(JAMAICA STAR) — Coswell Barnett said that when he lost his sight at age three, it was a sad moment for his entire family. Barnett says his mother was one of the main reasons he was able to push forward.
“She was the driving force behind me…taking me to the hospital month after month, year after year, to get the much-needed help,” he said.
Today, Barrett, 35, is reading for a degree in liberal arts at the University of the West Indies. He already has a teaching diploma under his belt and has set his sight on a bachelor of arts.
These accomplishments, however, have a far cry from the reality he faced when he lost his sight in 1987.
“I couldn’t start attending school until age six,” he said. “I started attending school in 1990 after doing the second surgery on the right eye.”
His mother took a chance with the surgeries to help him restore his vision. Afterwards, he was able to see partially through his right eye and was able to go to school.
“I started attending Christiana Primary School in Manchester and because of such a late start, I had to spend two years in grade one to catch up.”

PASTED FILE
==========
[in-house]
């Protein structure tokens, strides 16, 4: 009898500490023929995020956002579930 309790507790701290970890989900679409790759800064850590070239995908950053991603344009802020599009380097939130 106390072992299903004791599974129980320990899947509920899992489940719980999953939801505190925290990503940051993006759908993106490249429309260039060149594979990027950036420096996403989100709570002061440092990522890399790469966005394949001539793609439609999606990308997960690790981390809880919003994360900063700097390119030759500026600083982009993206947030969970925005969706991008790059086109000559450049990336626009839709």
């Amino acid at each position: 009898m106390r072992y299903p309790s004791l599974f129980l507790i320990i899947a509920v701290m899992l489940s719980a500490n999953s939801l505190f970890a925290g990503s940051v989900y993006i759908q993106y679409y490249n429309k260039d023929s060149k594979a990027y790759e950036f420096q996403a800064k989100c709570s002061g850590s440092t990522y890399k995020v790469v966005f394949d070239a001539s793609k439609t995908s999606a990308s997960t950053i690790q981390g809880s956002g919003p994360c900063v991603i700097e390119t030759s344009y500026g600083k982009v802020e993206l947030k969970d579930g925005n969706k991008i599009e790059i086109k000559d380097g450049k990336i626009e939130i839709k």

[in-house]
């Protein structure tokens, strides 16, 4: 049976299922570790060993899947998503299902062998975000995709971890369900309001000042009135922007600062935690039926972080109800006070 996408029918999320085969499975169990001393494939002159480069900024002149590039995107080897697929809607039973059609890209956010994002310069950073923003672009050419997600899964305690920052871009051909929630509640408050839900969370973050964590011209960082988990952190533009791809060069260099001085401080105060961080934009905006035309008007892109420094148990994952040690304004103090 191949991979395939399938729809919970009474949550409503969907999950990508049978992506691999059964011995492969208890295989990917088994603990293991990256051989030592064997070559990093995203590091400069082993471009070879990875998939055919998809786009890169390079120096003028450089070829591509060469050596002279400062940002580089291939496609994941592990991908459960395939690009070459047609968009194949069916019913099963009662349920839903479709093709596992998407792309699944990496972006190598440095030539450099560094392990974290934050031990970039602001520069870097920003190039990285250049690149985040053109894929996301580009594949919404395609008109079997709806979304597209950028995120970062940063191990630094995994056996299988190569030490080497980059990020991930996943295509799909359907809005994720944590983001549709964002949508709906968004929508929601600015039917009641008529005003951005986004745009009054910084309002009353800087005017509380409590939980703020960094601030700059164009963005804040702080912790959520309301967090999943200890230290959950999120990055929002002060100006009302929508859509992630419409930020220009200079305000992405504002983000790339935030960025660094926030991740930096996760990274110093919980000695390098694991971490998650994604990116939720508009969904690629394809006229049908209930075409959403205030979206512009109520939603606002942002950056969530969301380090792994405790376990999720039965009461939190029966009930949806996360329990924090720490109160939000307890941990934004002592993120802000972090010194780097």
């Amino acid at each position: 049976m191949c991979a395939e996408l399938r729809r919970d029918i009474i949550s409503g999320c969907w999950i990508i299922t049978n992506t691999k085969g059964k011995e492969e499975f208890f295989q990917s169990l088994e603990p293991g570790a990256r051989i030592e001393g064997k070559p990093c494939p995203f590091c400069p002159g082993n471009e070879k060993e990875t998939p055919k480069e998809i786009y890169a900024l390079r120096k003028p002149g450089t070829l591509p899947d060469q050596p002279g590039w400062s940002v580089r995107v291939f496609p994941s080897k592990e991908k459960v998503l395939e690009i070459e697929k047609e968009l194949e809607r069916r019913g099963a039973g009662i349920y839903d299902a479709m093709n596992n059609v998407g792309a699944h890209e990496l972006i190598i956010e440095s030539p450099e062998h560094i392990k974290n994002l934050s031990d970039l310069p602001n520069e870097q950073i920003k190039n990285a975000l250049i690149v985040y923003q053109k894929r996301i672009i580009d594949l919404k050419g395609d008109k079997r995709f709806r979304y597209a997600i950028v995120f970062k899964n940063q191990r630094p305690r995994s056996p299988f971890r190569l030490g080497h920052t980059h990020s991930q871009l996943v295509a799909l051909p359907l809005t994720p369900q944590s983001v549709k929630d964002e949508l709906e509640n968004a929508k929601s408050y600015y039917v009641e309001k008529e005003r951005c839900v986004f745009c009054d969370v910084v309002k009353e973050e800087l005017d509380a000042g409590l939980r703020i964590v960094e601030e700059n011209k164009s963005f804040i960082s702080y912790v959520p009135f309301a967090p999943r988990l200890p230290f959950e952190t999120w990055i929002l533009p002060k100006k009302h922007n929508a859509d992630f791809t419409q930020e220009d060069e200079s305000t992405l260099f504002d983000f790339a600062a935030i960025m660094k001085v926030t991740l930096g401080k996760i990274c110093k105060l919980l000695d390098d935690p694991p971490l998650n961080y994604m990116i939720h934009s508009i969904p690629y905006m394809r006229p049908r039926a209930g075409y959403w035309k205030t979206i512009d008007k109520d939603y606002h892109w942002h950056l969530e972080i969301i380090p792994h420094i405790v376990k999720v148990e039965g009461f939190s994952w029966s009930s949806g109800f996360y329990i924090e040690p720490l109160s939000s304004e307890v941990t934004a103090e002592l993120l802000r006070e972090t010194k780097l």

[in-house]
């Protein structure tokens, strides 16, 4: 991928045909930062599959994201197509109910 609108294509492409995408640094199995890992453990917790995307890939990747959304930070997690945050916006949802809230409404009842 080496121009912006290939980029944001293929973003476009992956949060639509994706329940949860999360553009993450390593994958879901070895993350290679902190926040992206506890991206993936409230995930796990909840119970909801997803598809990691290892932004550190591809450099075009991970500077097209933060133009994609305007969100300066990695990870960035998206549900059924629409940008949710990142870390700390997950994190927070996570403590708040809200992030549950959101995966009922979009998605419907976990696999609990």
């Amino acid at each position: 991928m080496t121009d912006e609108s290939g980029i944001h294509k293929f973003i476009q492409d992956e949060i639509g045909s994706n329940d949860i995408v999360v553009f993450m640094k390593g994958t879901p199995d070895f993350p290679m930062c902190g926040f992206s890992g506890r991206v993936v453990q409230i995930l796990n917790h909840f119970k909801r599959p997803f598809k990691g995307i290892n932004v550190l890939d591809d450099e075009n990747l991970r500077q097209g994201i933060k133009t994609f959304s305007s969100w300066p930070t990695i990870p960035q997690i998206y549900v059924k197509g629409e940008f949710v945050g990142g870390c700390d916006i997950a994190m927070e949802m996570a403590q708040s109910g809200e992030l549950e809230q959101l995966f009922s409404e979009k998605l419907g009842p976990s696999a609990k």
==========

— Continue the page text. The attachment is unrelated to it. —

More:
By grade three, he started attending Summerset All Age and Infant School in St. Andrew, after his family moved. Later, he lost all sight in his right eye.
“The one eye, that is the right eye that I could see from, not perfectly, the sight in it deteriorated, so between 1994 and 1995, I couldn’t attend any school.”
Thinking back, he says he remembers little from his younger years. “I remember a couple of things like colours and such.”
Barnett later attended Salvation Army School for the Blind and then Calabar High School. He then went on to Shortwood Teachers’ College and excelled. He studied Spanish for three years and was the first visually impaired student to attend the school.
“The experience there was wonderful…they made every effort to facilitate me,” he said. “I felt at home.”
He continued doing great things in 2006, as he started teaching at Clan Carthy High School, where he’s still working today. He says it’s been a wonderful experience, as he has been able to introduce initiatives to benefit students. These include taking students to the National Spanish Festival.
On Thursday, he was given a scholarship by the Jamaica Society for the Blind to further his studies.
With pride on his face, Barnett also has advice for youngsters facing similar challenges.
“With confidence, you have won the race before you have started…but if you have no confidence, you are twice defeated in the race of life,” he said. “Words from Marcus Mosiah Garvey, who’s my favourite hero.”